Scientists in China are set to conduct the first human trials of blood cells that have been genetically reprogrammed to attack cancer cells. The team, led by the oncologist Lu You at Sichuan University in Chengdu, received clinical approval to carry out the controversial procedure on live patients, on July 6, according Nature.
Using a cutting-edge medical technique known as CRISPR-Cas9 gene editing, or CRISPR for short, the team will edit immune cells (or T-cells) extracted from lung cancer patients in critical condition. CRISPR uses an enzyme to snip chromosomes and genetically program T-cells to attack cancer cells and leave healthy cells alone, according to Nature. It will also augment their reproductive rates and offensive capabilities.
These gene-edited cells will then be multiplied in a lab and re-injected into the patient’s bloodstream, from where they will hopefully circulate and eviscerate cancer cells.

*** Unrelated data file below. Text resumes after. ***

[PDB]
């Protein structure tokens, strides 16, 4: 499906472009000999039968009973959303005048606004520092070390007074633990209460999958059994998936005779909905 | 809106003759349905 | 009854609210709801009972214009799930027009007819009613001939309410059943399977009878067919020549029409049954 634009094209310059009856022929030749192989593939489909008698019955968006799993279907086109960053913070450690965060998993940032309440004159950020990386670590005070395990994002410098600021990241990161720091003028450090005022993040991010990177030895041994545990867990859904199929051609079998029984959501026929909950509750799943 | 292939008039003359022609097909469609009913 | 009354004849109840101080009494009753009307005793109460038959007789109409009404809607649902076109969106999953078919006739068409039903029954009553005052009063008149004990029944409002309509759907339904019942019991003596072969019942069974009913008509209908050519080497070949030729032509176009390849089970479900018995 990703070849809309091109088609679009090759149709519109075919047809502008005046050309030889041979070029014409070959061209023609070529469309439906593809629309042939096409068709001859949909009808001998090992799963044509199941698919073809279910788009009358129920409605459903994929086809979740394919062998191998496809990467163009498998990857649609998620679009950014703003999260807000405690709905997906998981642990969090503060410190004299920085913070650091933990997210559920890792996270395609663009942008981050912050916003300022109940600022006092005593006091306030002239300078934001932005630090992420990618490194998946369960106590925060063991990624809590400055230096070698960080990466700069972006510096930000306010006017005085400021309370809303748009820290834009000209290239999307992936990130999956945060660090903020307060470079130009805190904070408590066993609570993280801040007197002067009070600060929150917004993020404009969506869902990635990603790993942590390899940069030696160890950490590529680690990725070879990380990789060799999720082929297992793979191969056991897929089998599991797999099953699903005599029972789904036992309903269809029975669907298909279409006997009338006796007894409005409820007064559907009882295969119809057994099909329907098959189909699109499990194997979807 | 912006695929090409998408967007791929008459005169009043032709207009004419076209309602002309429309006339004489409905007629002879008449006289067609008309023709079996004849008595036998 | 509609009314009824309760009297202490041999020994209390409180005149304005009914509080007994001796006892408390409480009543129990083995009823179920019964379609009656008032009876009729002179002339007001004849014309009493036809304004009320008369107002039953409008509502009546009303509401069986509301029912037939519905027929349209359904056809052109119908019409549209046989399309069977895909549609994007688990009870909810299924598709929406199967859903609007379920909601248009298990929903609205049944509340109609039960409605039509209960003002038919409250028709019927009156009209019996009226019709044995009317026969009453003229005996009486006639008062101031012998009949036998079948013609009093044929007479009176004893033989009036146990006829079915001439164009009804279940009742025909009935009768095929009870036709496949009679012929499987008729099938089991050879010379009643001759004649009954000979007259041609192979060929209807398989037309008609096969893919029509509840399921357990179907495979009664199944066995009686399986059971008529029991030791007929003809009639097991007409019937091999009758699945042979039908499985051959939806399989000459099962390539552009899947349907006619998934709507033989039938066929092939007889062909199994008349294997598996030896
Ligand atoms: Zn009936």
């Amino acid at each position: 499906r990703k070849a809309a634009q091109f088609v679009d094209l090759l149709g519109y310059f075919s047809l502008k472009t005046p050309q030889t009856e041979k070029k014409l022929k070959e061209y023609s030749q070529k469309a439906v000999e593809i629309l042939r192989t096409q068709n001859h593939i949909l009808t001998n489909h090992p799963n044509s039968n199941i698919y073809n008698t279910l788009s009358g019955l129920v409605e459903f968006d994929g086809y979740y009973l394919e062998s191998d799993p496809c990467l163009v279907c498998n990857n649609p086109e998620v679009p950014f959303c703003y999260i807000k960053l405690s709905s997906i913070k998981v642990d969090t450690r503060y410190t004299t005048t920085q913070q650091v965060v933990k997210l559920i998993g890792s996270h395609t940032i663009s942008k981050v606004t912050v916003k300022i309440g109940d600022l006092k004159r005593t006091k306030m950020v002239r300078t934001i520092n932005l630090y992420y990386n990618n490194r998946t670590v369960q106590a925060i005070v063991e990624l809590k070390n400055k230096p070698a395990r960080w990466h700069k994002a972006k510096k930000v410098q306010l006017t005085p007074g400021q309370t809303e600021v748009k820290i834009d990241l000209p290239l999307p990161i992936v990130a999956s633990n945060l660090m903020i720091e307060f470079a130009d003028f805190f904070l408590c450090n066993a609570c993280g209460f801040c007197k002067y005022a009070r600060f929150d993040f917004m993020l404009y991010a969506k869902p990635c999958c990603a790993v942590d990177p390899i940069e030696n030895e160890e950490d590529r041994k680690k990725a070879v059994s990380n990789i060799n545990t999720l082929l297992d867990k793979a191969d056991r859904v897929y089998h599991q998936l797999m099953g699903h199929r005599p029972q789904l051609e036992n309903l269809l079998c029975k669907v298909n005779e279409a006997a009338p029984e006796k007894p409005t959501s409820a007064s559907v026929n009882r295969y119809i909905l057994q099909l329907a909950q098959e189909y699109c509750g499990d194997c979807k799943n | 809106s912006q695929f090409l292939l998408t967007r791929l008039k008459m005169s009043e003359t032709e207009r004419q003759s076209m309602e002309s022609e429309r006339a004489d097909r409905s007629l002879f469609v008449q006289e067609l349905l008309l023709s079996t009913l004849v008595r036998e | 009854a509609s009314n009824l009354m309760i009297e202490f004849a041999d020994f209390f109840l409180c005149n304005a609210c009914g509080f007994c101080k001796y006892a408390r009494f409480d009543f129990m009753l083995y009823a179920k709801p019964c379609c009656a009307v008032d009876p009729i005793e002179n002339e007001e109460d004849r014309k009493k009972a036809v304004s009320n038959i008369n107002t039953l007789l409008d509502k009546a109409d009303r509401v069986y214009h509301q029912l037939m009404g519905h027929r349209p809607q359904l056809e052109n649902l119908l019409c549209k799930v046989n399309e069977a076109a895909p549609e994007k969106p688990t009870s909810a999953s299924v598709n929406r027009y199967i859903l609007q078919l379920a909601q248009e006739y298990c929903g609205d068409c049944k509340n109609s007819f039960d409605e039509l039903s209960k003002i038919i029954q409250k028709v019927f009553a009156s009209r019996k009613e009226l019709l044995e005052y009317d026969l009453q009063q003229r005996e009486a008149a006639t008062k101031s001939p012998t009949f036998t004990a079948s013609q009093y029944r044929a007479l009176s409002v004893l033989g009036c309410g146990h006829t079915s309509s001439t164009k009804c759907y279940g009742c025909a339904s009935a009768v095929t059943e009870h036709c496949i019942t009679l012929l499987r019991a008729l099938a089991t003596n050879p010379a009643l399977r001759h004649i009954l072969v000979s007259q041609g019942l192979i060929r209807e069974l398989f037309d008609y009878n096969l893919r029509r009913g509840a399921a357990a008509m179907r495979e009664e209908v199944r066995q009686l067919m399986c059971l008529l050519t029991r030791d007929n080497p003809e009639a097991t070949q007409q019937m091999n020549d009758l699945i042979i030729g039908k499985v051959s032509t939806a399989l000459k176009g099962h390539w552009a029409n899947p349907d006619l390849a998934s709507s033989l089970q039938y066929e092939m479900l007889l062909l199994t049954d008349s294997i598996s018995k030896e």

The University of Pennsylvania also received approval from the National Institutes of Health to use this procedure earlier this year, but it appears that the Chinese team will beat them to the chase.
CRISPR is not without controversy. Gene-editing is widely viewed as ethically fraught and potentially dangerous territory with high potential for abuse, and rightly so, as dystopian sci-fi thrillers such as Gattaca attest. While early test cases are ethically limited to terminally-ill cancer patients who have exhausted all other options and whose last resort is the procedure, another concern that Nature raises is that the technique may incur unforeseen harmful side effects.